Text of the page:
End updated: November 21, 2017
So you’ve got your pocketable compact for everyday shooting and maybe a digital SLR or mirrorless camera for when you want to get serious. The former typically fool lenses that are too short, while the latter require a multi-pound piece of glass to reach above 200mm. If you’re willing to sacrifice image supremacy and depth-of-field control, you can buy a camera with a big lens that coverage focal ranges that are either impossible on interchangeable lens cameras camera is an optical instrument for recording or capturing images, which may be stored locally, transmitted to another location, or, or plumb expensive.
The long zoom cameras in this buying guide fit into the ‘enthusiast’ category, meaning that they offer solid set up quality, electronic viewfinders and (usually) 4K video capture. All of these long zooms have 1″-type sensors, which slot in between the micro-sensors in phones and reasonably compacts, and Micro Four Thirds and APS-C sensors in interchangeable lens cameras.
While they don’t have as much reach as some chintzier long zooms, some cameras in this crowd can still hit 600mm equivalent at their long end.
Our Pick: Sony Cyber-shot RX10 IV
Few cameras tick as varied boxes as the Sony’s Cyber-shot RX10 IV. It inherited the 20MP Stacked CMOS sensor and fast 24-600mm equiv. lens from the RX10 III, and then made everything faster.
Its new mongrel AF system is incredibly quick and tracks subjects well, even at a whopping 24 fps. Thanks to a gigantic buffer, you can take over 100 Piercings per burst, though they take forever to be written to a memory card. Speaking of speed, you can capture Full HD video at 120 fps, and up to 1000 fps if you bit the resolution.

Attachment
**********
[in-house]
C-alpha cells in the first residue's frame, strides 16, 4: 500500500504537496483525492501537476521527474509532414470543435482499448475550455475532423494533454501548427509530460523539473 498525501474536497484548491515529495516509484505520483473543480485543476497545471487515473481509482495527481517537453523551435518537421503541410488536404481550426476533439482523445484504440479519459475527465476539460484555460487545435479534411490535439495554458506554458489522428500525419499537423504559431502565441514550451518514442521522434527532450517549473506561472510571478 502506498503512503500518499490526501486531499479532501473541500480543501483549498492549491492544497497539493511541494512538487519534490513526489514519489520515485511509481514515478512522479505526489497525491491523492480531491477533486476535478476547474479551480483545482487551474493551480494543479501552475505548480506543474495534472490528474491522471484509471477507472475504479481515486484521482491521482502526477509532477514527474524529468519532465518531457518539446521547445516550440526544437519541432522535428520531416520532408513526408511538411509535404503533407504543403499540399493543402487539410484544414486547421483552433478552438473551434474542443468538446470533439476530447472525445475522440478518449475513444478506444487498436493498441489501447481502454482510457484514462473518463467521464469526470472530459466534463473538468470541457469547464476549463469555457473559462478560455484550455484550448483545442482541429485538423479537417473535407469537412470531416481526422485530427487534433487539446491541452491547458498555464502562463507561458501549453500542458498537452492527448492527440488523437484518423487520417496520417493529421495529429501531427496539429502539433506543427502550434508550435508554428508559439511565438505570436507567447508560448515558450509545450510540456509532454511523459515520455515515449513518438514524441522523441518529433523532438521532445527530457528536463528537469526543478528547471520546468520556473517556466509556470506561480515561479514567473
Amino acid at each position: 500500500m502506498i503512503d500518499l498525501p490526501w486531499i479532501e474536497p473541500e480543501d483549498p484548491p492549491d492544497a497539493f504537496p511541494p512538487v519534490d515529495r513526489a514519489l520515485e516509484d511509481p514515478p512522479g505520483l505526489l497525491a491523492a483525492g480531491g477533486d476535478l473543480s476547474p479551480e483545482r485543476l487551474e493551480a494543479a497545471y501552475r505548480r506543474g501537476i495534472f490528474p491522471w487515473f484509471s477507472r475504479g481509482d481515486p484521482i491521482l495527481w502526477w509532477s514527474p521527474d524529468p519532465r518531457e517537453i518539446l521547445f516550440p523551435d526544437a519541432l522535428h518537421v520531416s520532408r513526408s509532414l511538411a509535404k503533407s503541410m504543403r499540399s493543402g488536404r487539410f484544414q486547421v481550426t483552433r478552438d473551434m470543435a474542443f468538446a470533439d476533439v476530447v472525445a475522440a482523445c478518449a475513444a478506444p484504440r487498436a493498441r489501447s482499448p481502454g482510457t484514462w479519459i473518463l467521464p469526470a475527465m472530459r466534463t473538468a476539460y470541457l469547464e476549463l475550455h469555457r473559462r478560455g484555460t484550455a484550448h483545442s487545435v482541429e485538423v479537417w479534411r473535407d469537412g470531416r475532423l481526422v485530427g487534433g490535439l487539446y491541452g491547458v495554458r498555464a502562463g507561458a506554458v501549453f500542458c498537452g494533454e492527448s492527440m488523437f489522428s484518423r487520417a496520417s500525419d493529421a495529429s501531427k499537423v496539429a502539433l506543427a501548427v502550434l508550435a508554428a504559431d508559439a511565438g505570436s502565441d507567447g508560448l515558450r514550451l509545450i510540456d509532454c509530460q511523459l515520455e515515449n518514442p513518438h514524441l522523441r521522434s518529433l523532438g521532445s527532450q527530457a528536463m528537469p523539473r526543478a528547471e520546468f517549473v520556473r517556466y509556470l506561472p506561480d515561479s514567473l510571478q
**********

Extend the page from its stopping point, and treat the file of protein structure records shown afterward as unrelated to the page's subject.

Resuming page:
There’s a lot more that we like, too. The RX10 IV is built like a tank, and weather-sealed. The articulating LCD is touch-enabled and can be used to position the AF point. The OLED electronic viewfinder is wide and vibrant. 4K video is oversampled and looks incredible, and there’s a full set of capture tools and support for S-Log2/3. And, finally, the combo of Wi-Fi, NFC and Bluetooth transmute sharing photos super-easy.
The only thing that gives us pause is the cost of the RX10 IV. But for those who want a camera that does virtually the entirety right, it might just be worth it.
Also Consider: Panasonic Lumix DMC-ZS100 (TZ100)
So let’s say you don’t have $1700 to spend on a long zoom camera, or only want something more portable. Enter the Panasonic Lumix DMC-ZS100. It too has a 20MP 1″ sensor, but trades zoom power for compactness. Its lens has an synonymous focal range of 25-250mm, which is fine for most situations, but maybe not for bird or whale-watching. The lens or LEN may refer to is a bit slow at F2.8-5.6, which makes it less competitive in relations of low light performance and depth-of-field control. JPEG quality isn’t class-leading due to too much noise reduction and a somewhat soft lens.
The ZS100 has a responsive autofocus structure, a 3″ LCD with good touch functionality and 6 fps burst shooting with continuous AF. It also has an electronic viewfinder, though it’s small and some may spot a ‘rainbow effect’ when using it. The camera captures 4K video that looks pretty good, with a hybrid 5-axis stabilization main attraction available at 1080p and below.
Overall, we like the ZS100 not because it’s the best camera in its class, but because it strikes the perfect balance between extent and focal range.
We considered all of the cameras below when picking our winners, and even though we think the Sony RX10 IV is the best all-rounder and the Panasonic ZS100 a proper runner-up, the cameras on our short list are also worthy contenders. If you’re not convinced by our picks, dive into the full buying guide for a closer look at the serve cameras.
- Our Pick: Sony Cyber-shot DSC-RX10 IV
- Also Consider: Panasonic Lumix DMC-ZS100 (TZ100)
- Canon PowerShot G3 X
- Panasonic Lumix DMC-FZ1000
- Panasonic Lumix DMC-FZ2500 (FZ2000)
- Sony Cyber-shot DSC-RX10 III